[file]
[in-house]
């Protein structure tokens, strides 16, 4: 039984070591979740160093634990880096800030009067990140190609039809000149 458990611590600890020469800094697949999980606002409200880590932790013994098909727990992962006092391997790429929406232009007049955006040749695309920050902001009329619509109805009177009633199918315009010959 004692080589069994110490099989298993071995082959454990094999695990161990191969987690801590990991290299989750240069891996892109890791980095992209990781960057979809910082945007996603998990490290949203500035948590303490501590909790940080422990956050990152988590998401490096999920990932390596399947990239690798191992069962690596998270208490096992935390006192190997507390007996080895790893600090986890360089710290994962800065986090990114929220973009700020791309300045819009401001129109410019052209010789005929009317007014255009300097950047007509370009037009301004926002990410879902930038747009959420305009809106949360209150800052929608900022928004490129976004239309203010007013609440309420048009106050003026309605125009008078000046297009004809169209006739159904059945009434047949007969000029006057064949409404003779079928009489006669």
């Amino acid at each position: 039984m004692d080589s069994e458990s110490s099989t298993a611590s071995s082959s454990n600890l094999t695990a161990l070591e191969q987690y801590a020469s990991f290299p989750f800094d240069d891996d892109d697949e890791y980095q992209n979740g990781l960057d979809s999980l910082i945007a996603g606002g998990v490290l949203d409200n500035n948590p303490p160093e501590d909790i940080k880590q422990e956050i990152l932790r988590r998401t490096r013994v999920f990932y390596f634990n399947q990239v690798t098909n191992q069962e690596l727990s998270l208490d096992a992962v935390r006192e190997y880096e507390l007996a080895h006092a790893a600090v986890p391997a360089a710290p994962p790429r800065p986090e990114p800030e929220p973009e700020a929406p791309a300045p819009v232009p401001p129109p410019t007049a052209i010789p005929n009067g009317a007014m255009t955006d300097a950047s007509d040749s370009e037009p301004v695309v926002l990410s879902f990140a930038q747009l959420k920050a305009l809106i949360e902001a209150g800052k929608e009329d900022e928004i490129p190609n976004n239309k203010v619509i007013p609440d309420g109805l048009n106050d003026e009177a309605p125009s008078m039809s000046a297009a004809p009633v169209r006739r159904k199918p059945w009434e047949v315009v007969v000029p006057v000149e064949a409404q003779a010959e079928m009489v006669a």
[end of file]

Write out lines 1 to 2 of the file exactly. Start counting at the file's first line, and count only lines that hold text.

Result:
[in-house]
């Protein structure tokens, strides 16, 4: 039984070591979740160093634990880096800030009067990140190609039809000149 458990611590600890020469800094697949999980606002409200880590932790013994098909727990992962006092391997790429929406232009007049955006040749695309920050902001009329619509109805009177009633199918315009010959 004692080589069994110490099989298993071995082959454990094999695990161990191969987690801590990991290299989750240069891996892109890791980095992209990781960057979809910082945007996603998990490290949203500035948590303490501590909790940080422990956050990152988590998401490096999920990932390596399947990239690798191992069962690596998270208490096992935390006192190997507390007996080895790893600090986890360089710290994962800065986090990114929220973009700020791309300045819009401001129109410019052209010789005929009317007014255009300097950047007509370009037009301004926002990410879902930038747009959420305009809106949360209150800052929608900022928004490129976004239309203010007013609440309420048009106050003026309605125009008078000046297009004809169209006739159904059945009434047949007969000029006057064949409404003779079928009489006669």